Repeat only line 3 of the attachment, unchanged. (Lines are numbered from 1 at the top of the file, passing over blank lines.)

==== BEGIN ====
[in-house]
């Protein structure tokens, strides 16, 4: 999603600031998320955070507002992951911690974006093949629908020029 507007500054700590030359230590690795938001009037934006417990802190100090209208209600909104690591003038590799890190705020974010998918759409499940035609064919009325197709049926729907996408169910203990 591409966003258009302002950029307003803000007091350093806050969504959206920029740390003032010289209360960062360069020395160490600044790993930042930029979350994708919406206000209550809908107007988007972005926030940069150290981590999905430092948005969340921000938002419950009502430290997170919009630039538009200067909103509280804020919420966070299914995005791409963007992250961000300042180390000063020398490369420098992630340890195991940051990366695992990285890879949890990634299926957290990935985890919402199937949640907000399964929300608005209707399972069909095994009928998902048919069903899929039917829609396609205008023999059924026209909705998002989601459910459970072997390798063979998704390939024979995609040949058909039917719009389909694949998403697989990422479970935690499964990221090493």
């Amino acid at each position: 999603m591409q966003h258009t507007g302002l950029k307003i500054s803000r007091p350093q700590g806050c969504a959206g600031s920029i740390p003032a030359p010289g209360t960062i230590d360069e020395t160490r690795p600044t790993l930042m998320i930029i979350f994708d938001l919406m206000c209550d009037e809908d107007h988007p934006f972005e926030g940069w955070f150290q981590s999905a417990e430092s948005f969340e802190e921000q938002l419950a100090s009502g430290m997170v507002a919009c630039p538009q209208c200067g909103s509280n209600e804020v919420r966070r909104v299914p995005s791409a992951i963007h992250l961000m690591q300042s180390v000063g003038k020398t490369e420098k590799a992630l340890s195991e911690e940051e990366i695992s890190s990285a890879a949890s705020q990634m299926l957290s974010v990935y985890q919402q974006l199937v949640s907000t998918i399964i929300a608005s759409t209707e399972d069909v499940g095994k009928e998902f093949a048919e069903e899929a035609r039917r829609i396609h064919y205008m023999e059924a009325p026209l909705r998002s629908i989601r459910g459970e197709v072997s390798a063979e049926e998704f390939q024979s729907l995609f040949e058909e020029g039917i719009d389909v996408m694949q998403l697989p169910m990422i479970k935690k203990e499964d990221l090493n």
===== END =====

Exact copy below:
């Amino acid at each position: 999603m591409q966003h258009t507007g302002l950029k307003i500054s803000r007091p350093q700590g806050c969504a959206g600031s920029i740390p003032a030359p010289g209360t960062i230590d360069e020395t160490r690795p600044t790993l930042m998320i930029i979350f994708d938001l919406m206000c209550d009037e809908d107007h988007p934006f972005e926030g940069w955070f150290q981590s999905a417990e430092s948005f969340e802190e921000q938002l419950a100090s009502g430290m997170v507002a919009c630039p538009q209208c200067g909103s509280n209600e804020v919420r966070r909104v299914p995005s791409a992951i963007h992250l961000m690591q300042s180390v000063g003038k020398t490369e420098k590799a992630l340890s195991e911690e940051e990366i695992s890190s990285a890879a949890s705020q990634m299926l957290s974010v990935y985890q919402q974006l199937v949640s907000t998918i399964i929300a608005s759409t209707e399972d069909v499940g095994k009928e998902f093949a048919e069903e899929a035609r039917r829609i396609h064919y205008m023999e059924a009325p026209l909705r998002s629908i989601r459910g459970e197709v072997s390798a063979e049926e998704f390939q024979s729907l995609f040949e058909e020029g039917i719009d389909v996408m694949q998403l697989p169910m990422i479970k935690k203990e499964d990221l090493n």